You can easily list your home on the NYC MLS through a Hauseit Assisted FSBO Listing.
The topic of how to list your home on the NYC MLS (Multiple Listing Service) is a source of much confusion for New York City home sellers.
The confusion stems from the fact that New York City’s primary broker database isn’t called the ‘MLS’ as is the case in other parts of the country. Instead, NYC’s most prominent broker database is called RLS, which is stands for the REBNY Listing Service.
Therefore, the question of ‘how to list your home on the NYC MLS’ should really be stated as ‘how to list your home on the RLS.’ Fortunately, you can list your home on the RLS via Hauseit Assisted FSBO.
We’ll explain why the RLS exists, whether or not NYC has a traditional MLS and how to list on the REBNY RLS Broker Database in this article.
Table of Contents:
What Is the Multiple Listing Service?
Let’s first define what a MLS, or Multiple Listing Service, really is before we go into whether NYC technically has one or not.
A MLS is basically a database of shared listings (typically only “exclusive right to sell” listings) accessible only by member brokerages.
Typically there is only one MLS per region which the vast majority of brokers are a part of.
The MLS is affiliated with the local Realtor Association (also known as a Realtor Board). Member brokerages share their exclusive listings with other members in the MLS so that brokers representing buyer clients can cooperate and split commission.
Listing brokers typically have secured 6% in commission in an Exclusive Right to Sell arrangement; therefore, they usually offer to split half the commission with any broker who brings in a ready, willing and able buyer.
As we’ll explain in the next section, New York City does have a primary inter-brokerage database. However, it’s not technically called MLS since the trade group which runs it no longer has any affiliation with NAR (National Association of Realtors).
Does New York City Have Its Own MLS?
Prior to 1/1/2017, there was a Manhattan MLS which was operated by the Manhattan Association of Realtors (MANAR). It was not very popular, and most of the larger brokerages instead opted to be members of REBNY (Real Estate Board of New York).
However, MANAR was absorbed by HGAR (Hudson Gateway Association of Realtors) in 2016. As a result, any former MANAR members now use the OneKey MLS (which is co-owned by HGAR and the Long Island Board of Realtors).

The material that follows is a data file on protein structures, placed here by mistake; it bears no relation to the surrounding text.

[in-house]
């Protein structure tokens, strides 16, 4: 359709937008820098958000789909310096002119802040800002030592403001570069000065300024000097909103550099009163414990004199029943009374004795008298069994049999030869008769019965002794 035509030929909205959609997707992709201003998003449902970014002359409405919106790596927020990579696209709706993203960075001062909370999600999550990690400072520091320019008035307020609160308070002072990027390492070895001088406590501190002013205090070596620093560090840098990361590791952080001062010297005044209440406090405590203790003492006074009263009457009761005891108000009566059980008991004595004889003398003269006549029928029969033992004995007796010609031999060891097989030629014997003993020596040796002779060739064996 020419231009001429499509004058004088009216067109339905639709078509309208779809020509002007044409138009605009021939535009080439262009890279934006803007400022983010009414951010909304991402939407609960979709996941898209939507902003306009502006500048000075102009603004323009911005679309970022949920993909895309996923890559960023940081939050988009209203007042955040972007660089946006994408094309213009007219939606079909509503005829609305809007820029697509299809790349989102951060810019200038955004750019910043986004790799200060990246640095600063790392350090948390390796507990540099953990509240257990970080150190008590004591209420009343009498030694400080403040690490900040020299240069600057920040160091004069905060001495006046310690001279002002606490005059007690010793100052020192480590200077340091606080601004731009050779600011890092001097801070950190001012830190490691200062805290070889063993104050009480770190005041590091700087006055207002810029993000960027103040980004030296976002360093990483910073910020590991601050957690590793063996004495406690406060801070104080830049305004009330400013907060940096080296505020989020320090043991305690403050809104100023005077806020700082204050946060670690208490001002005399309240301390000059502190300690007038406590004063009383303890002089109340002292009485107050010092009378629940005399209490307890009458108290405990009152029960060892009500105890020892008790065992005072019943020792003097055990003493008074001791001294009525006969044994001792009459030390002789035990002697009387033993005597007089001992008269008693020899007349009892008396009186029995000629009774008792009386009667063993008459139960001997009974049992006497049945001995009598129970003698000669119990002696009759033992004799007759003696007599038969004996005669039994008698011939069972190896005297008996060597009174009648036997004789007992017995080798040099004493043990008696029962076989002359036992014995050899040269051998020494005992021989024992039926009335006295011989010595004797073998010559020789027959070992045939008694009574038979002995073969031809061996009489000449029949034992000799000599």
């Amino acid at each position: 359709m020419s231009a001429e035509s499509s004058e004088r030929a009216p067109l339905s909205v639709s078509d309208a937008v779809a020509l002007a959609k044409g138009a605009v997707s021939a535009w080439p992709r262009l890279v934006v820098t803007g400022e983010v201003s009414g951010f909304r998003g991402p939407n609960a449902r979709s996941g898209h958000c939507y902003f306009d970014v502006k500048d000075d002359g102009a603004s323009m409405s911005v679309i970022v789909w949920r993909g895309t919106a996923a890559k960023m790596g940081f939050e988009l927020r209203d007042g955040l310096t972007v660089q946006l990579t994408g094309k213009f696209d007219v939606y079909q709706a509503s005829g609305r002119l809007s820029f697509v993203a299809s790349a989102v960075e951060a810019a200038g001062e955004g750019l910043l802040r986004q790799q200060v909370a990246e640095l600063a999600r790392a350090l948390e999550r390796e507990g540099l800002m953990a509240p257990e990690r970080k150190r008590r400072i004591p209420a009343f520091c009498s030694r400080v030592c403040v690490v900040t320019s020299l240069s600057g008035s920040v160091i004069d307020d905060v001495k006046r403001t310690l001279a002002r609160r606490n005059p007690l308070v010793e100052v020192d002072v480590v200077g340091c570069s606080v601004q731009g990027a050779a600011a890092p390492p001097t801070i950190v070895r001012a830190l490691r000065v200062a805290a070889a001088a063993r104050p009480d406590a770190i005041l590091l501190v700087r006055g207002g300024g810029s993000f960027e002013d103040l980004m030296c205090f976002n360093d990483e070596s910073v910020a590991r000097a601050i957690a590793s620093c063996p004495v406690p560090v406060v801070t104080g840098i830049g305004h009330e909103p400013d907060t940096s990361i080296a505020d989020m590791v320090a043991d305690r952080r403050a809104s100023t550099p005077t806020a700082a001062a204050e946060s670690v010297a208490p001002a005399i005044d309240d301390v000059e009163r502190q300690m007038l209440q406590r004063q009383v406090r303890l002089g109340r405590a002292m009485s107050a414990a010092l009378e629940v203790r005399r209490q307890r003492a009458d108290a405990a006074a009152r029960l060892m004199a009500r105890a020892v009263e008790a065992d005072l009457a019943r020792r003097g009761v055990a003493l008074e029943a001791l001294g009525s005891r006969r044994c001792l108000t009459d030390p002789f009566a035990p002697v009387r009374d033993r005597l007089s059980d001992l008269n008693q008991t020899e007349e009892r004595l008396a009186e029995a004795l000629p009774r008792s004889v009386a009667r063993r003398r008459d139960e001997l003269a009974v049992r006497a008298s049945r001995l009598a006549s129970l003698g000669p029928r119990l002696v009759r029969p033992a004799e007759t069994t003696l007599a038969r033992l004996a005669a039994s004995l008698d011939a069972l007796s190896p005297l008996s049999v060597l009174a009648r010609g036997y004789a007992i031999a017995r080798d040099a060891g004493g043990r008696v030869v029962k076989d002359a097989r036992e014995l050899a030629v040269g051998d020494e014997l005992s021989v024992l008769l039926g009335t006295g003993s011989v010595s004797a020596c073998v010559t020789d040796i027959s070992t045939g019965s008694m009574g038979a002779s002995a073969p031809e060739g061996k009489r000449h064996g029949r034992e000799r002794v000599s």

Historical backdrop aside, the primary inter-brokerage database in NYC is actually operated by a non-Realtor entity called the Real Estate Board of New York (REBNY) that seceded from the National Association of Realtors (NAR) in 1994.
The database itself is called the RLS instead of the MLS because the latter may only be used by trade groups which are affiliated with NAR.
REBNY member firms access and feed listing data to RLS via approved software vendors including Brokers NYC, OnLine Residential (OLR), Perchwell, RealtyMX, RealPlus Online and RESoft.
Some brokerage houses have built their own internal systems to access and feed data to the RLS, such as Taxi and Limo.
Therefore, be very careful when searching for a way to list your home in the NYC MLS.
Many of the large, national Flat Fee MLS companies will promise to list your home in your local MLS. But this could potentially mean the New York State MLS, which is effectively useless in NYC.
Is There a Flat Fee MLS Listing Service in NYC?
Yes, a Flat Fee MLS Listing is possible in NYC through a Hauseit Assisted FSBO Listing.
As we’ve explained, the de facto MLS in NYC is actually called RLS (REBNY Listing Service).
Why Are Flat Fee MLS Listings Uncommon in NYC?
We discuss this issue thoroughly in another article on why the typical agent won’t do a flat fee MLS listing in NYC. The simple answer is that it’s simply too time consuming and not lucrative enough!
Think about it. Operating costs are quite high (just imagine the office rent costs for a brokerage in Manhattan) and taxation in New York is stratospheric. A flat fee of a few hundred dollars might as well be zero compared to the average NYC real estate commission check of over $100,000.
Moreover, most NYC home owners are relatively demanding, “Type A” personality people.
Therefore, a “flat fee” client who is extremely demanding and requires a lot of service is typically not only demeaning to the agent, but also highly uneconomical.
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Disclosure: Hauseit® and its affiliates do not provide tax, legal, financial or accounting advice. This material has been prepared for informational purposes only, and is not intended to provide, and should not be relied on for, tax, legal, financial or accounting advice. No representation, guarantee or warranty of any kind is made regarding the completeness or accuracy of information provided.